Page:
Reid Gómez

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Wednesday, January 1, 2014

Emancipation Proclamation

It's more than a year since I've blogged on the black blog—this work will be unlike the others.  Much has passed and I'm feeling a little Jennifer Holiday—I am changing.

I spent last night with Beckett's Stories and Texts For Nothing.  "I do not know where to begin nor where to end, that's the truth of the matter." 

I chose today to reinstate this blogspot for several reasons.  Today marks the 151st anniversary of Lincoln's Emancipation Proclamation. 

According to Webster emancipate means:  "to set free (a slave, etc.); release from bondage, servitude, or serfdom 2.  to free from restraint or influence, as of convention 3. Law to release (a child) from parental control and supervision —SYN. see FREE.

I planned to make some new and relevant comment about Joint Resolution 65, and the fact that Navajo slaves continued to be held in bondage for 5 years after Lincoln's 1863 proclamation.  If you're interested in that troll this blog, there are many such statements.

Lincoln looms large in this archive

As I've been writing through this long December I've been remembering the many ways Americans have celebrated the birth of Christ over the years:  the mass execution of the Dakota 38, and Wounded Knee among them.  Good Spanish Colonial subject that I am, I look forward to the Day of the Kings and to the Man To Send Rain Clouds.  For now I write.

Today is also the day I used to spend at Baba Ellegua's Bimbe in Oakland.  I look toward open roads, more than freedom—aware that total freedom is a pathological concept.  It's up to me, knowing I must continue to act as a person with relations.  Though the last few years have left me feeling like one of Harlow's monkeys—less an experimental subject of love at goon park than someone having to navigate the ilk of domestic violence, alcoholism and drug abuse; nonetheless someone with no home to go home to.

For some that type of homelessness is the defining characteristic of the slave, the genealogical isolate—the fragmented kinship structures that are lost to something (time, colonization, extermination, slavery) that is difficult to describe, especially as it shapes our narrative strength to escape the story of our birth (metaphysical, ancestral and physical) and our journey narratives.

I already celebrated the New Year, in October, but I ask myself to pursue new beginnings today, gearing up for the lunar year (the second New Year I personally celebrate with similar intention and reverence)—and in that I choose to allow this site to transform itself into something I'm not quite sure of.  I am changing—thinking of the promise of writing, that it may take you somewhere you may never return from.  In light and beauty.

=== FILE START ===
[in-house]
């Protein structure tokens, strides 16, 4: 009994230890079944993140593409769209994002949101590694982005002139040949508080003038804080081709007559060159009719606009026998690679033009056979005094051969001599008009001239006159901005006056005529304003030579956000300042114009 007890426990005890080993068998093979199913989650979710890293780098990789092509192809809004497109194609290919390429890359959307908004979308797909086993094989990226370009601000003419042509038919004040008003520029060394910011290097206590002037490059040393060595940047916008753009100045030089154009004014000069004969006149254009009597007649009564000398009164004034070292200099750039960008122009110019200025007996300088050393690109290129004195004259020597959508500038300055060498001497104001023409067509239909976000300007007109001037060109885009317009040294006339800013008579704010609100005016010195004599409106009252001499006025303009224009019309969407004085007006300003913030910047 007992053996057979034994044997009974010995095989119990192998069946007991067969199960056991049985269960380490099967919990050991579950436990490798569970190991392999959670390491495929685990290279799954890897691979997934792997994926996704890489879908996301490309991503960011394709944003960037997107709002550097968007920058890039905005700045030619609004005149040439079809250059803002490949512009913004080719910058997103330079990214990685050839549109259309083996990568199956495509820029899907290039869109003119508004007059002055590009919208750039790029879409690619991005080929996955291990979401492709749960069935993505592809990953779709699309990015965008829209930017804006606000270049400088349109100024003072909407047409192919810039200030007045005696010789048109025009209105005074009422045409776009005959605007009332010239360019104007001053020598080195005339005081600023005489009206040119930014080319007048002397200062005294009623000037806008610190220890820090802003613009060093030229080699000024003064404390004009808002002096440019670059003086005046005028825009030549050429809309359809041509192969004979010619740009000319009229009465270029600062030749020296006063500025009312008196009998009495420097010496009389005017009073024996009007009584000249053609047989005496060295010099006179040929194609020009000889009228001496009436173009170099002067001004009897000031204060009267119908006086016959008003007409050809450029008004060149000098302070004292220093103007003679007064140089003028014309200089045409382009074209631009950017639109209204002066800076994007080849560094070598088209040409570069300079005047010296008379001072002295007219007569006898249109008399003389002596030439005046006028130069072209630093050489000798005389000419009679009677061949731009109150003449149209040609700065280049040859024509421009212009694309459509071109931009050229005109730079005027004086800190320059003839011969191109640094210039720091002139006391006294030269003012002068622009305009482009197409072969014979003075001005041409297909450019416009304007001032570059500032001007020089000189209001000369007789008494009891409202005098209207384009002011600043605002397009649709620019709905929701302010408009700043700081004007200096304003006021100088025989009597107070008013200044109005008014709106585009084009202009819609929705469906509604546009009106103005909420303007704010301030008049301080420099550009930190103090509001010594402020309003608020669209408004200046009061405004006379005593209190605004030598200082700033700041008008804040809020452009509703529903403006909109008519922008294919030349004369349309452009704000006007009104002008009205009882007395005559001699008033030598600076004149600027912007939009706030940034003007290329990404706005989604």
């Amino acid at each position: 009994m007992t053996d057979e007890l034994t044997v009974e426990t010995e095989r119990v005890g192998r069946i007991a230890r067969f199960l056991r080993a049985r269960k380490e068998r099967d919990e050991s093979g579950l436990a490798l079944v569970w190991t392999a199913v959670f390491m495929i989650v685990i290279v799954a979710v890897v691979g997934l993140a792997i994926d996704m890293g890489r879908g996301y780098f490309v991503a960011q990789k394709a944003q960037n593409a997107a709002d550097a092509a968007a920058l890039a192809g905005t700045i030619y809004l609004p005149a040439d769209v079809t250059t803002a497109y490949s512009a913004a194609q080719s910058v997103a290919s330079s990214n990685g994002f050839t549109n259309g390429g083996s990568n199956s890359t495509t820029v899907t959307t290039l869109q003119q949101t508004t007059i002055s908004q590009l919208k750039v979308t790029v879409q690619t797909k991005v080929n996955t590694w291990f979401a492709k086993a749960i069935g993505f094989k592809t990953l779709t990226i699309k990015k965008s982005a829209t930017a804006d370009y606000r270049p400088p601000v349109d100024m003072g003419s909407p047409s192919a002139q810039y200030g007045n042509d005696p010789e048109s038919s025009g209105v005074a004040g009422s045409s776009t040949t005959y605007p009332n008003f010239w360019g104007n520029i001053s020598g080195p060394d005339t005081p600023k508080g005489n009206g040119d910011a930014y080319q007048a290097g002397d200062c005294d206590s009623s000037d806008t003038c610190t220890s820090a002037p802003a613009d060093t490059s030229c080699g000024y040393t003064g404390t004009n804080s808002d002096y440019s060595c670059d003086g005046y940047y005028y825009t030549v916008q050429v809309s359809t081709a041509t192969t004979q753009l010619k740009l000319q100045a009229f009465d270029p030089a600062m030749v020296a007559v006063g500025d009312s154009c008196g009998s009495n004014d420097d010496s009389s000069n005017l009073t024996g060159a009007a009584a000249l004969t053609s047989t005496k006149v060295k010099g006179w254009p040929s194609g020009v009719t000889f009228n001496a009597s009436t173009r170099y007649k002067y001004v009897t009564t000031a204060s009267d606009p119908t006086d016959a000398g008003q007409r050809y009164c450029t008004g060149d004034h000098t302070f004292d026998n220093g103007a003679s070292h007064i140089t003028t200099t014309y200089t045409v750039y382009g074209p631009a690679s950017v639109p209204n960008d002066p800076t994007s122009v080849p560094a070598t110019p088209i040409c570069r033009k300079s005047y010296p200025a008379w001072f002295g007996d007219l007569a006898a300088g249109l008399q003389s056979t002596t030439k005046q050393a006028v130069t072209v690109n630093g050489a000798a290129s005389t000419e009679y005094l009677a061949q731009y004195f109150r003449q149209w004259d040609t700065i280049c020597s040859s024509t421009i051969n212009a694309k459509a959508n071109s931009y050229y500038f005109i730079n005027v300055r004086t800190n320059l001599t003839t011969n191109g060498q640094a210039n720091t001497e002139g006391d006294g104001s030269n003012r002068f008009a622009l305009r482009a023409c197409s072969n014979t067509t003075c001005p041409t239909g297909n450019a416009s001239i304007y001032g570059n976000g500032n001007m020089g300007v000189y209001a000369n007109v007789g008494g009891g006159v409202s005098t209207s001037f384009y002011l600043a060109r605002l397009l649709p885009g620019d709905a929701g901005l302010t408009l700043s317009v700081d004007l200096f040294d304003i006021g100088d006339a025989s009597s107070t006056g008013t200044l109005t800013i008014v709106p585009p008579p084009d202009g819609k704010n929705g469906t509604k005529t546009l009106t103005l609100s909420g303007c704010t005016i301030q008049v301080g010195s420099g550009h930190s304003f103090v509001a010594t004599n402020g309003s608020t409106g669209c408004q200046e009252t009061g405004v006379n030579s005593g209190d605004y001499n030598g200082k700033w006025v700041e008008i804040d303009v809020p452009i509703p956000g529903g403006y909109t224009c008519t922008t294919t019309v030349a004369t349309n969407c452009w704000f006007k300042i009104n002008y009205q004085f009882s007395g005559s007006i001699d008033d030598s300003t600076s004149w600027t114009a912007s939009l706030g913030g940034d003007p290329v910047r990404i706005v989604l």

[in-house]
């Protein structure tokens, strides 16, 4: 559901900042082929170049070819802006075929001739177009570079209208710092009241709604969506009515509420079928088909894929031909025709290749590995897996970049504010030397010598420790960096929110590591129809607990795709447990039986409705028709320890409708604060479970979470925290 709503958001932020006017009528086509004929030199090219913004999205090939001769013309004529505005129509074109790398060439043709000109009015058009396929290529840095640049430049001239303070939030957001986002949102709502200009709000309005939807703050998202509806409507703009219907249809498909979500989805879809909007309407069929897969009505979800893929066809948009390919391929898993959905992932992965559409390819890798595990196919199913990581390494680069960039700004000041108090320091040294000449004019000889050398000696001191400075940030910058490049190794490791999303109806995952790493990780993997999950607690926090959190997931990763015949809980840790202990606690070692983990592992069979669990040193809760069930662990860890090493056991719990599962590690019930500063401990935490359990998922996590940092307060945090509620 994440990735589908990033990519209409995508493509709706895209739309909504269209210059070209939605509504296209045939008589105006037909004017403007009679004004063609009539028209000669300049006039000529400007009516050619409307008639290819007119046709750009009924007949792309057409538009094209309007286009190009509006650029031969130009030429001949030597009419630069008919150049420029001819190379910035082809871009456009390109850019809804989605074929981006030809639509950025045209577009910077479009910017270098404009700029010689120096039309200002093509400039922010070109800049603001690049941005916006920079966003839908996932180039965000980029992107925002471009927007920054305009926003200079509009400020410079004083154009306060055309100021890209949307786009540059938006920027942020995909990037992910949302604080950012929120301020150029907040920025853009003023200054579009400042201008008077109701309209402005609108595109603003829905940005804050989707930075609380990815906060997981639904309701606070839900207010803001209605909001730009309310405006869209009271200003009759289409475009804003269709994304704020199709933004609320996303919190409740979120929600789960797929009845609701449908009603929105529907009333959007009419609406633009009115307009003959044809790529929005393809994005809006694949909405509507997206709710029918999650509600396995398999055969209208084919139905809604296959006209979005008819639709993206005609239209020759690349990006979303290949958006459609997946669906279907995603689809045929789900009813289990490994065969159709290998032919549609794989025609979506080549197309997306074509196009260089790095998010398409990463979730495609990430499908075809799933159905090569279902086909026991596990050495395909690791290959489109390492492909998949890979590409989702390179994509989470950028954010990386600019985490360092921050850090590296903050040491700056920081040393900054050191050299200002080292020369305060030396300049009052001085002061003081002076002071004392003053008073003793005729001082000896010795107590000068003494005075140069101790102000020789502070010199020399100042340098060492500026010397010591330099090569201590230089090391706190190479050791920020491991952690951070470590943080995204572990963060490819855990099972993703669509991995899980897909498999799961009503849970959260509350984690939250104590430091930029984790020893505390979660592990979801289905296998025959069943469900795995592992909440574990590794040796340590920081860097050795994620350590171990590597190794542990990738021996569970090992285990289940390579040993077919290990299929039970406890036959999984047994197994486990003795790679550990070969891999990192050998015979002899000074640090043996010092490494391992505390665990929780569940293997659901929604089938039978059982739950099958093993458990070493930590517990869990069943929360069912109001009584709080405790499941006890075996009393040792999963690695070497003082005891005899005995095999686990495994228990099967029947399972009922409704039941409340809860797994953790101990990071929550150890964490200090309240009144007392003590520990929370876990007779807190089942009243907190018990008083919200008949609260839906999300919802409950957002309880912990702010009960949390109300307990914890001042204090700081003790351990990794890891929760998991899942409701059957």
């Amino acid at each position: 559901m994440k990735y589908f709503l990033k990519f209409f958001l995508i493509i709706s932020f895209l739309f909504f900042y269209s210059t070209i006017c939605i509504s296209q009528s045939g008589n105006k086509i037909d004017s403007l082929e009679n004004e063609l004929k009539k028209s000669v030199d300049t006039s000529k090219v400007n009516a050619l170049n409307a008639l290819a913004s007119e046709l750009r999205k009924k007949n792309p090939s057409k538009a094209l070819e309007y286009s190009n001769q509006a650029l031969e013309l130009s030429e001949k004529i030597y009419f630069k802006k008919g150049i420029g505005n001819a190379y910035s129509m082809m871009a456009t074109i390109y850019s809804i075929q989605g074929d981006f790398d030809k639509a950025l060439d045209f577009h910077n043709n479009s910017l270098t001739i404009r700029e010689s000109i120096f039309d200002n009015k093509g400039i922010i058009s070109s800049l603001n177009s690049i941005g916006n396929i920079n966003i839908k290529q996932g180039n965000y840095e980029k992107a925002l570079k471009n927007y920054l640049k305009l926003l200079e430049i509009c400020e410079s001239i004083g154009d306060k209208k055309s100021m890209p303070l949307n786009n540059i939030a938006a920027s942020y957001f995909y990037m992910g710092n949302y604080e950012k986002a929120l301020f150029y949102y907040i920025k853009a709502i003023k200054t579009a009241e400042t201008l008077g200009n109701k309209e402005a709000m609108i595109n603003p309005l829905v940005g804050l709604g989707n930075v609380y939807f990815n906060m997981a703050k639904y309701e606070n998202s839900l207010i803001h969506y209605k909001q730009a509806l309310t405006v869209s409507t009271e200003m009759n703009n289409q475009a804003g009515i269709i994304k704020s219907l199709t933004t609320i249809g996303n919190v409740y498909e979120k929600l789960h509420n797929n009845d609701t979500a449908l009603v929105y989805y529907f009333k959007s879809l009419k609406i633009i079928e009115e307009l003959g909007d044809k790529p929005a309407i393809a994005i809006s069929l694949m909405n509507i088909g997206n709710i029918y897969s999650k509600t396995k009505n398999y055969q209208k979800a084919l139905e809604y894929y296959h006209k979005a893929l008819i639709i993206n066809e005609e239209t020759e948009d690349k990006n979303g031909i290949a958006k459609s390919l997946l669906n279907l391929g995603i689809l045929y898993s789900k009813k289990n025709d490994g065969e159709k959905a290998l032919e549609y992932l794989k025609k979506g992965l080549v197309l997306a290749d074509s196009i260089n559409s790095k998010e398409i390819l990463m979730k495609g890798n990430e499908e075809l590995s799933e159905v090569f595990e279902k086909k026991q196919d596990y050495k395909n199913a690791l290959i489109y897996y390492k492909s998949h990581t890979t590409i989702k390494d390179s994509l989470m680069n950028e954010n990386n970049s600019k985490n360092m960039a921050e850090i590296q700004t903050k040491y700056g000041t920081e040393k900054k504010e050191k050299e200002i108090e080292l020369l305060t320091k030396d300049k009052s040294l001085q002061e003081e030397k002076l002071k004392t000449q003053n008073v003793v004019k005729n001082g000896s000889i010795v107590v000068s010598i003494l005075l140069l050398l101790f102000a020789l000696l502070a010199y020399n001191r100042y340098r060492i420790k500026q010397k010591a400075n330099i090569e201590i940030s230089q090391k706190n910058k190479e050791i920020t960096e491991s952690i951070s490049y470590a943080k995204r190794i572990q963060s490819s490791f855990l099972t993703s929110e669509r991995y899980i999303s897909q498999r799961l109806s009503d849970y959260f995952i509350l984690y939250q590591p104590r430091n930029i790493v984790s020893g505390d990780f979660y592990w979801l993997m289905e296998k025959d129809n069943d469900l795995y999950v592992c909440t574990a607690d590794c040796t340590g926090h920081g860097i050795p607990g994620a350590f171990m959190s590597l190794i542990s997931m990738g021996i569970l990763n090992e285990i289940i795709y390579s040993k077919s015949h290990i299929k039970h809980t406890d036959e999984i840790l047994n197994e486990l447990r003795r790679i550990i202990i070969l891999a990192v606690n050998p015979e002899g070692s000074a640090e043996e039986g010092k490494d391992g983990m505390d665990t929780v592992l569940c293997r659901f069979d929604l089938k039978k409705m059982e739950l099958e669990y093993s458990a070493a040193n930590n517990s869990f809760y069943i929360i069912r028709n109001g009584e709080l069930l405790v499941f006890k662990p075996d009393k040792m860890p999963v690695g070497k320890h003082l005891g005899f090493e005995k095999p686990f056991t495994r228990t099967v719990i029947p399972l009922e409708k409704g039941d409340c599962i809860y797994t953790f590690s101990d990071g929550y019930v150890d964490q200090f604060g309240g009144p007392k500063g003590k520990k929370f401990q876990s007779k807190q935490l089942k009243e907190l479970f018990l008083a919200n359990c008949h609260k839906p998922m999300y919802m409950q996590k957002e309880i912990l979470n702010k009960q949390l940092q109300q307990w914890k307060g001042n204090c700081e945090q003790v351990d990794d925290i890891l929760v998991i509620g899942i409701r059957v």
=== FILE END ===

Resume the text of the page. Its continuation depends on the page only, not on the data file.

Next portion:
Wednesday, November 7, 2012

The Masters by Niki Lee

Welcoming the painting home. Checking for damages, upon Return.

The Masters

The Masters by Niki Lee

Lee completed this piece in 2000. It was first hung in a group show in Emeryville California. During the preview week she received a phone call telling her the painting had been removed. If she wanted to pick it up, she had an hour.

She found a transport vehicle, made her way across the Bay Bridge, and found the painting (an 8 foot door, with hinges), leaning face forward against the wall in the hall. Further down the corridor, she found another. She picked them up and drove away.

Eight years later she received an email from an interior designer who wanted to purchase some work and commission more. One of the pieces she wanted to purchase, outright, was the Masters. They were going to hang it in the poker room at a Casino. Lee thought it was strangely perfect. But was concerned, given the strong reaction to the piece in the past. She sent the designer a detailed explanation: "It's a rough painting, on a door, there are hinges on the side. I am making a strong statement." Then she sent additional detailed images (also available at her website, where the designer had seen the work and selected it for the project).

The designer confirmed. This was the one, along with House For Red Horses. The remaining paintings she would submit sketches for approval, before completing.

Lee sketched, submitted and completed the project. She had the paintings crated and sent off.

When they arrived she received a phone call from the designer. "How could she send that, that, thing. It's violent. There's a picture of a penis with blood coming out of it." The designer continued, telling her that the clients were disgusted and could not believe she would do that.

Lee told her, she (the designer) selected it herself. She reminded her (the designer) that she (Lee) even sent additional photos to confirm the selection.

Whatever. "They could never use this."

Lee told them to ship it back and she'd give them anything else they'd like that she already had made. This initiated an exchanged of images and a final selection. All she had to do was wait for the painting to return.

The accusations were devastating; weathering the shame and hate slung across the wire in the designer's tone of voice and the content of her words broke the artist. Those who create work will understand how profoundly disturbing this experience is, especially when, if, you face the next piece. How do you face it alone, without the echo?

The crate arrived days later.

Subsequently the painting hung in the back room of a large group show at SOMARTS (From the Four Directions).

Currently the painting sits in a crate, looking for a home. The fiscal challenges the artist has faced are well documented: loss of studio, loss of storage and now loss of home (apartment). She is hoping to save this piece.

The Masters is part of the artist's NIKIL work--defiantly claiming space for folks, for women and for the Gods of these homelands (and those that came over during Middle Passage). This work has inspired Urban Nizhóní.

If you are interested in this piece, or can help locate a home for it, soon. Please email me at this blog.